When a paralyzed person imagines moving a limb, cells in the part of the brain that controls movement still activate as if trying to make the immobile limb work again. Despite neurological injury or disease that has severed the pathway between brain and muscle, the region where the signals originate remains intact and functional.
In recent years, neuroscientists and neuroengineers working in prosthetics have begun to develop brain-implantable sensors that can measure signals from individual neurons, and after passing those signals through a mathematical decode algorithm, can use them to control computer cursors with thoughts. The work is part of a field known as neural prosthetics.
A team of Stanford researchers have now developed an algorithm, known as ReFIT, that vastly improves the speed and accuracy of neural prosthetics that control computer cursors. The results are to be published November 18 in the journal Nature Neuroscience in a paper by Krishna Shenoy, a professor of electrical engineering, bioengineering and neurobiology at Stanford, and a team led by research associate Dr. Vikash Gilja and bioengineering doctoral candidate Paul Nuyujukian.
In side-by-side demonstrations with rhesus monkeys, cursors controlled by the ReFIT algorithm doubled the performance of existing systems and approached performance of the real arm. Better yet, more than four years after implantation, the new system is still going strong, while previous systems have seen a steady decline in performance over time.
"These findings could lead to greatly improved prosthetic system performance and robustness in paralyzed people, which we are actively pursuing as part of the FDA Phase-I BrainGate2 clinical trial here at Stanford," said Shenoy.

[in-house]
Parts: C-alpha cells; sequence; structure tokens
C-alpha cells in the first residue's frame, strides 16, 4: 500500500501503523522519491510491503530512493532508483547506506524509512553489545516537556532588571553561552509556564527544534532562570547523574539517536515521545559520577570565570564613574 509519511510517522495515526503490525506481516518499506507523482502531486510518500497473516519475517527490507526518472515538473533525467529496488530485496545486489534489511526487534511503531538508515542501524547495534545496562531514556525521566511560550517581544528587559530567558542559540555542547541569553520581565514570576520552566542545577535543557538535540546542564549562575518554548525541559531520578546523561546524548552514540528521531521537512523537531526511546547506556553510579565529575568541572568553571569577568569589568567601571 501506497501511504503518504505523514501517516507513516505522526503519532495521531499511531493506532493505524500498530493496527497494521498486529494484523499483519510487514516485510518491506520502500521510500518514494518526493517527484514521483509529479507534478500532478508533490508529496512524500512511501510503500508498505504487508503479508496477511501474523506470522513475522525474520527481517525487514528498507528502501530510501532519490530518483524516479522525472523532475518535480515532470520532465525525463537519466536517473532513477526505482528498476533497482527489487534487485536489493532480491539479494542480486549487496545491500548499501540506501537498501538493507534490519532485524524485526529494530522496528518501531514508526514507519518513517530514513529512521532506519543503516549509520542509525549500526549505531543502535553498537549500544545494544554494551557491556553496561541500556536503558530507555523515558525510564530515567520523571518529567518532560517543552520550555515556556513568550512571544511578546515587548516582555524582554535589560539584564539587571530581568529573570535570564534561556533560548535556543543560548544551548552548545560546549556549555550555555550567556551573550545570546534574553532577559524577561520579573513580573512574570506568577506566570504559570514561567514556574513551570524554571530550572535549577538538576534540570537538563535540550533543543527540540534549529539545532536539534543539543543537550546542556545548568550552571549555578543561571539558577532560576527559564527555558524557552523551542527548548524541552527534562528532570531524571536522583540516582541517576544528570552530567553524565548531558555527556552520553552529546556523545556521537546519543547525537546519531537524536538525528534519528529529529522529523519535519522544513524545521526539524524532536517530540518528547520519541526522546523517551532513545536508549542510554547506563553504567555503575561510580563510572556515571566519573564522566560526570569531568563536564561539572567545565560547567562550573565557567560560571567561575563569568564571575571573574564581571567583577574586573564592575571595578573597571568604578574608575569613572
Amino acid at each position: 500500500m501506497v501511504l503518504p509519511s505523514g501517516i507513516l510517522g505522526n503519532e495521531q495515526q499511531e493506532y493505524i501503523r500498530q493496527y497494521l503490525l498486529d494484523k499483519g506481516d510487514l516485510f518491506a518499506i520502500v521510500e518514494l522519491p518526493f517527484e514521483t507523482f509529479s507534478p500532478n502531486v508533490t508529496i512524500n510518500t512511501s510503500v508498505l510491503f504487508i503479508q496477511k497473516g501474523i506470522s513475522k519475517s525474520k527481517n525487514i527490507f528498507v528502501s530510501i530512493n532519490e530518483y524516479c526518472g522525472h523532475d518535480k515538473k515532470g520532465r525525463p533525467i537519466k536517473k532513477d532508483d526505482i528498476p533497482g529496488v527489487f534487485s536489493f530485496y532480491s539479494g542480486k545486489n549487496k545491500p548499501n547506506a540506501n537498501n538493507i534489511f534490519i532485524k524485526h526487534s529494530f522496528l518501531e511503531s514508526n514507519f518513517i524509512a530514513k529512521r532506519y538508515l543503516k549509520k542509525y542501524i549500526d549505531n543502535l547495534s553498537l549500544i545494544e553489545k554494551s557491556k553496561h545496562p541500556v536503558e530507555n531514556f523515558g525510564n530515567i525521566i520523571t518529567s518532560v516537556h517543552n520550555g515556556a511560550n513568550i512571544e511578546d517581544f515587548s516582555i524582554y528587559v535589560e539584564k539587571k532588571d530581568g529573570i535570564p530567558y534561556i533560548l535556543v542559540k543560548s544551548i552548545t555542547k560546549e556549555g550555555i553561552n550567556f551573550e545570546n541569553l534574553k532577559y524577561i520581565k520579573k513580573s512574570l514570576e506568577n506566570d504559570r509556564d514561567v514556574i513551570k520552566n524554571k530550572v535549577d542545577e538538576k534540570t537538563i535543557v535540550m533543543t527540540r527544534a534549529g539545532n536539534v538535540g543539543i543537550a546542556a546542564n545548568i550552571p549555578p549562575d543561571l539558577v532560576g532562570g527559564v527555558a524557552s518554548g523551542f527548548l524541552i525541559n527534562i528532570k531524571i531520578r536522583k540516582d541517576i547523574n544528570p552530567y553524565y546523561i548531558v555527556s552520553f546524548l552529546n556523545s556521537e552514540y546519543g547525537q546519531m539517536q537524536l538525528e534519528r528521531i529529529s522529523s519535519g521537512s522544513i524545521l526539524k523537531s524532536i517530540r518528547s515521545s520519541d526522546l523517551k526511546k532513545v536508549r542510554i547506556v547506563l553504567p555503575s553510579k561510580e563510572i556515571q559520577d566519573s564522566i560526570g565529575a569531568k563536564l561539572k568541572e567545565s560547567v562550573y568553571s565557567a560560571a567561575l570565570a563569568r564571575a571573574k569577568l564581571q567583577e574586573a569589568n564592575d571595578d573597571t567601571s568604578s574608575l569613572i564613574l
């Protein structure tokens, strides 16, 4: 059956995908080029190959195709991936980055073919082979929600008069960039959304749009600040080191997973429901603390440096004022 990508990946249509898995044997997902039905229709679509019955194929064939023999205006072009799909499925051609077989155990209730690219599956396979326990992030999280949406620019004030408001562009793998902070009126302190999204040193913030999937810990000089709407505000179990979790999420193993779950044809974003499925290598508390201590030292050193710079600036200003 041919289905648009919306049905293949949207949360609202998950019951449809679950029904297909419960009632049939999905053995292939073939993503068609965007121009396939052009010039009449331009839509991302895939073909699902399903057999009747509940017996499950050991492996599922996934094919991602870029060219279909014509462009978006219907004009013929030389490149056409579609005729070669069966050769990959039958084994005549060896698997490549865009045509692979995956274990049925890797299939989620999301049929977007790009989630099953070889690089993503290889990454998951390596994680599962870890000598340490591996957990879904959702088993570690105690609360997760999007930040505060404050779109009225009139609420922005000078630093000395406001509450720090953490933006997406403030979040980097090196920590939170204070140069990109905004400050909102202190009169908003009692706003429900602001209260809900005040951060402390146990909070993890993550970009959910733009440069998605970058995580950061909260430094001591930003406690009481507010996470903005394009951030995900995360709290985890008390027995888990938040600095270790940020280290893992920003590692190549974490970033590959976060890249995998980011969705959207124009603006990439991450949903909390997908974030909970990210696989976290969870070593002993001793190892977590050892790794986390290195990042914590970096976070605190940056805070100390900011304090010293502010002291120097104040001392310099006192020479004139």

Sensing mental movement in real time
The system relies on a silicon chip implanted into the brain, which records "action potentials" in neural activity from an array of electrode sensors and sends data to a computer. The frequency with which action potentials are generated provides the computer key information about the direction and speed of the user's intended movement.
The ReFIT algorithm that decodes these signals represents a departure from earlier models. In most neural prosthetics research, scientists have recorded brain activity while the subject moves or imagines moving an arm, analyzing the data after the fact. "Quite a bit of the work in neural prosthetics has focused on this sort of offline reconstruction," said Gilja, the first author of the paper.
The Stanford team wanted to understand how the system worked "online," under closed-loop control conditions in which the computer analyzes and implements visual feedback gathered in real time as the monkey neurally controls the cursor to toward an onscreen target.
The system is able to make adjustments on the fly when while guiding the cursor to a target, just as a hand and eye would work in tandem to move a mouse-cursor onto an icon on a computer desktop. If the cursor were straying too far to the left, for instance, the user likely adjusts their imagined movements to redirect the cursor to the right. The team designed the system to learn from the user's corrective movements, allowing the cursor to move more precisely than it could in earlier prosthetics.
To test the new system, the team gave monkeys the task of mentally directing a cursor to a target — an onscreen dot — and holding the cursor there for half a second. ReFIT performed vastly better than previous technology in terms of both speed and accuracy. The path of the cursor from the starting point to the target was straighter and it reached the target twice as quickly as earlier systems, achieving 75 to 85 percent of the speed of real arms.
"This paper reports very exciting innovations in closed-loop decoding for brain-machine interfaces. These innovations should lead to a significant boost in the control of neuroprosthetic devices and increase the clinical viability of this technology," said Jose Carmena, associate professor of electrical engineering and neuroscience at the University of California Berkeley.